Brock’s Top 10 for 2012

2012 has been a banner year for movies. Being less than two weeks away from the Oscar Nomination announcement, I can’t think of a year in recent memory with this many films that could easily take the top prize. Here is my list of the top films of 2012. Fair warning: I haven’t seen every film that had buzz this year (including the much talked about Zero Dark Thirty and Django Unchained). Had I seen everything, this list could be very different, but I didn’t. So here are the Top 10 Films (that I saw) for the year 2012.

10. Moonrise Kingdom – A late entry on the list, seeing as I just saw it yesterday so it might have a bias because I’ve seen it so recently, but I don’t think so. The movie is about young love and the lengths two young people will go to in order to be together. The story itself is heartwarming and downright funny at times. So many little things were happening in the background of the main action, I feel like I need to watch it again just to pick up on more of these things. The ensemble cast is great and boasts the talents of Bill Murray, Frances McDormand, Edward Norton, and Bruce Willis.

9. Silver Linings Playbook – Another fantastic indie film, Silver Linings Playbook proves that Robert DeNiro can still act, Bradley Cooper can act at all, and that Jennifer Lawrence is the future of Hollywood. The film touches on the difficulty of dealing with mental illness and importance of the identification and correct treatment for these conditions.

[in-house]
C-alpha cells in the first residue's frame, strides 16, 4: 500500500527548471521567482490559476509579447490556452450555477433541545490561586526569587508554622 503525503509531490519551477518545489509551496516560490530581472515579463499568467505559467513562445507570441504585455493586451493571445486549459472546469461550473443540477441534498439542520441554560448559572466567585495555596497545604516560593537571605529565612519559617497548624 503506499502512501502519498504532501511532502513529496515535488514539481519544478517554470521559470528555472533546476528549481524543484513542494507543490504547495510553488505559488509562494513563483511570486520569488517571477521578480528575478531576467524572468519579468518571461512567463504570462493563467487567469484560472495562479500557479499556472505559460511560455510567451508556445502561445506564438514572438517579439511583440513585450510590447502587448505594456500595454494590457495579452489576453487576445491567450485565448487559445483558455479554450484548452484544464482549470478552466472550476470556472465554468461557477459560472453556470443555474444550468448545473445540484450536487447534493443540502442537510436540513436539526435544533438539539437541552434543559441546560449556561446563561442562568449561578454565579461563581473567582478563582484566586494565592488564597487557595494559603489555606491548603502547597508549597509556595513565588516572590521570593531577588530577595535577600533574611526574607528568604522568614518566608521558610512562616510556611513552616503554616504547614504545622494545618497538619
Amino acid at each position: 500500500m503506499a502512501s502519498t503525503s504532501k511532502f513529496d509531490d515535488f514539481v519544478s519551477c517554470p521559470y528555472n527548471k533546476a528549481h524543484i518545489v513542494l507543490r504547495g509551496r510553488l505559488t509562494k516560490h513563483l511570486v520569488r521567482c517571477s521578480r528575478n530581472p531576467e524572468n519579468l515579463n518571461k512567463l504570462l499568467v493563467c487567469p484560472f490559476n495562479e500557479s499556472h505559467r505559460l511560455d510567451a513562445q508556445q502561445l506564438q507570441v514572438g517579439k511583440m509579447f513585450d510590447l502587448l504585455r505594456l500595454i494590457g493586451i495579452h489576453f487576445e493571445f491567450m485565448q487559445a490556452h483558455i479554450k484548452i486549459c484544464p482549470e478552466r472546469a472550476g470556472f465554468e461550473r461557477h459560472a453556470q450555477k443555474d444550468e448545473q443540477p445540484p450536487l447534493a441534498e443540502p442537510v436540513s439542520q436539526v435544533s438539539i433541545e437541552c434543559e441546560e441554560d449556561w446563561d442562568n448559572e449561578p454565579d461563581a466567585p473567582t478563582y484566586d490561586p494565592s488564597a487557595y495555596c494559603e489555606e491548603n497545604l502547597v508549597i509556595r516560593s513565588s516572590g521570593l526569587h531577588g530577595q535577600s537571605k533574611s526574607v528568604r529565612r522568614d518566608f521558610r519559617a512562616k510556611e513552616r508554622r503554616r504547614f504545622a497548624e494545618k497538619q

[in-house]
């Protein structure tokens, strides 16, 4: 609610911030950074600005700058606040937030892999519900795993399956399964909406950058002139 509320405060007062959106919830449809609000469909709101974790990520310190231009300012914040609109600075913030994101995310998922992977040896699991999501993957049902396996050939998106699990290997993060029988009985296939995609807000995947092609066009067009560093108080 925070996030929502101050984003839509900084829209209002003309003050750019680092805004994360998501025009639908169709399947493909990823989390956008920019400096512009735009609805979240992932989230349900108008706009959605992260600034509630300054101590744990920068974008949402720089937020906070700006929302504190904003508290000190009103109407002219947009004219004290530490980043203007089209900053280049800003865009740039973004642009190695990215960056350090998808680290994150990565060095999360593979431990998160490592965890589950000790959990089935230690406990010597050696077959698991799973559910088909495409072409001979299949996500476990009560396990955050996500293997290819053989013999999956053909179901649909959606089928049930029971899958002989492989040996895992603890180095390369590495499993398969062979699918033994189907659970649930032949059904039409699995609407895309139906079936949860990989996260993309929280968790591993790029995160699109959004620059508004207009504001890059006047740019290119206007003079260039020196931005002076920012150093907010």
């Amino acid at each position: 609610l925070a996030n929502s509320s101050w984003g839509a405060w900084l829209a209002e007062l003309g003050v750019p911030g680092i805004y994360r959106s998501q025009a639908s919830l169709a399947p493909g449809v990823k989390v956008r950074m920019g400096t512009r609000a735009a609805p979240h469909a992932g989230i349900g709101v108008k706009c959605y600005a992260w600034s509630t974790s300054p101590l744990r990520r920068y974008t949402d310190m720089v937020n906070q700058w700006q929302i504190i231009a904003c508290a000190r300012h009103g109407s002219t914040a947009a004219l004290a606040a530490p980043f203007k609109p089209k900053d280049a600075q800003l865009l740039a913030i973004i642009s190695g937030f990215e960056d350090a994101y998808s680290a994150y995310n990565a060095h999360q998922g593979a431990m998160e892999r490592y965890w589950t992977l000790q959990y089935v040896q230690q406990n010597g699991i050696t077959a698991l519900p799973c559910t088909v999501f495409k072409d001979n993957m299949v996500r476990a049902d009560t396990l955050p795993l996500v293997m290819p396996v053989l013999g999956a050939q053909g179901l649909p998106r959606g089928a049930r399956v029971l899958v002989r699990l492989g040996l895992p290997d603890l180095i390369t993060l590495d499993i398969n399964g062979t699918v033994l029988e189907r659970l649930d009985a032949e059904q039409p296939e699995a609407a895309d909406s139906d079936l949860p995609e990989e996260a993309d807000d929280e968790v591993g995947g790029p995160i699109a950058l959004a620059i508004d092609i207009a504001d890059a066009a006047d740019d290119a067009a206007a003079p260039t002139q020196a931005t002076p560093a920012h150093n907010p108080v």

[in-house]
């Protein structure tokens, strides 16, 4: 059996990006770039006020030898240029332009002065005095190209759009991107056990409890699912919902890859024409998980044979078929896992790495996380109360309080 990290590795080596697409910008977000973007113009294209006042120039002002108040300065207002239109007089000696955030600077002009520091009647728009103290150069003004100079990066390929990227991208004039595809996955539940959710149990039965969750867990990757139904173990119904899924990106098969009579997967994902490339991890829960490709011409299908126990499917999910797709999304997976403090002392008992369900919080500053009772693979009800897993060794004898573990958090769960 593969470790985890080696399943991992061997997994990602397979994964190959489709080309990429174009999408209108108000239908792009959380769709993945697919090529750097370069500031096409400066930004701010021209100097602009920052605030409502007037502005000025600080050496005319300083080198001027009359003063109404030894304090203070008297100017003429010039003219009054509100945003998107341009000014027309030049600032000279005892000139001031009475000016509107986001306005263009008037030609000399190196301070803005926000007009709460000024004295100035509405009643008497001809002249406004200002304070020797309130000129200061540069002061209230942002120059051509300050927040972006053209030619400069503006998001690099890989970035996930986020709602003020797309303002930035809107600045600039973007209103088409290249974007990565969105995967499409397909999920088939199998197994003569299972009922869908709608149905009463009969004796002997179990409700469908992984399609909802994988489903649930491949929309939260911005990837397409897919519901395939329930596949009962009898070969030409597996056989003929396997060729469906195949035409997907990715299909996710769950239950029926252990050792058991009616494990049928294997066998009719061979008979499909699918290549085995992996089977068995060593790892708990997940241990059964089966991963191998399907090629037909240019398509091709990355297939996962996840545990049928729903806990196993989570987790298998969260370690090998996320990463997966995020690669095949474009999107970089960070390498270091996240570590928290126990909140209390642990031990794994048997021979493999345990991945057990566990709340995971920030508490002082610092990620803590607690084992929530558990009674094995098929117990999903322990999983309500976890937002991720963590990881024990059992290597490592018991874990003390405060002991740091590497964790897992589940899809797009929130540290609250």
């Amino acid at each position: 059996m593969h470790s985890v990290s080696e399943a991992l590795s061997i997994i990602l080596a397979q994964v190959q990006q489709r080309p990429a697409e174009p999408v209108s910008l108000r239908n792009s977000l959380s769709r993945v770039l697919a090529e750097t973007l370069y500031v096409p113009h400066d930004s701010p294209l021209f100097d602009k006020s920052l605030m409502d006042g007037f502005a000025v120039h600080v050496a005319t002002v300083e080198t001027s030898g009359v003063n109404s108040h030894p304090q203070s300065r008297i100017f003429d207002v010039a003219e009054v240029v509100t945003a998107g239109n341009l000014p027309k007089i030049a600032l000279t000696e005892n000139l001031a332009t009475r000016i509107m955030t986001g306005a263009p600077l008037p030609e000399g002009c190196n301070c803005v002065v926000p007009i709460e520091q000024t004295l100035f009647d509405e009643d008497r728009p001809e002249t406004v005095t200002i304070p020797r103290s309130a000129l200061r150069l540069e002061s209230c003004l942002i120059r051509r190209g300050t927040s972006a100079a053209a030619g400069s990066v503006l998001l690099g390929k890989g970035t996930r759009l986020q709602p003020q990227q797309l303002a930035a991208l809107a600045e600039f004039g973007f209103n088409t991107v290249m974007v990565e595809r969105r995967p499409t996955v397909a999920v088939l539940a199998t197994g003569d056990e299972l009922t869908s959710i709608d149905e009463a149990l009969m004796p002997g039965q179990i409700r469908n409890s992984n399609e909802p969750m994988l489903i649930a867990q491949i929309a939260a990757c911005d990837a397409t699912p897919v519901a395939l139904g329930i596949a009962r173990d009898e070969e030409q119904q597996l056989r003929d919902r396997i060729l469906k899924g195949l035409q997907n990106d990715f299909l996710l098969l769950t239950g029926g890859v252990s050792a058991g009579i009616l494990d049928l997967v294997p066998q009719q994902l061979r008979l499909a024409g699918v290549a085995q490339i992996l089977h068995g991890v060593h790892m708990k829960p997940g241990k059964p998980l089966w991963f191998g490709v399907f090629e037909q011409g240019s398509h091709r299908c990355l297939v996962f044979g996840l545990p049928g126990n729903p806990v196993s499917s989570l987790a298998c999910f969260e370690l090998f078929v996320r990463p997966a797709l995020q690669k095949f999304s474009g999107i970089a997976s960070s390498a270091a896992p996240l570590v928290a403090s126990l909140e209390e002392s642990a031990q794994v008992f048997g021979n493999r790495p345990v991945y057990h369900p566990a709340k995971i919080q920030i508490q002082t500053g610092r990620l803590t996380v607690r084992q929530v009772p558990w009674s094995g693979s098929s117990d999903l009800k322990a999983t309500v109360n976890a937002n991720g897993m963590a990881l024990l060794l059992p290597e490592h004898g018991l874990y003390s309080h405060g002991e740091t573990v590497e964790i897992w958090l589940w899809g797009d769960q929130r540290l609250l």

8. The Hobbit: An Unexpected Journey – I so desperately wanted this film to be higher on the list. Anyone who knows me will tell you that I am a huge fan of the original Lord of the Rings trilogy so I have been anticipating this movie for almost a decade. Unfortunately, the movie is quite slow and takes forever to really get going, but once it does, the film soars. The film truly is an amazing job well done by everyone on the film for really bringing the world that Tolkien to life (again).

7. The Avengers – The film didn’t smash box office records for nothing. Marvel did a great job of bringing these characters together from their separate films to form one coherent story. As we move into Phase Two of Marvel films, I can’t wait to see where else they take this franchise, under the watchful eye of Joss Whedon

6. The Dark Knight Rises – I enjoyed this film so much I saw it three (!!) times in theaters. It really was the perfect conclusion (maybe?) of Nolan’s Dark Knight trilogy. The only things that brought it down for me was that it harkened back to Batman Begins more than The Dark Knight, which I consider to be a much stronger film, and the use of a villian that I didn’t particularly care about (Bane).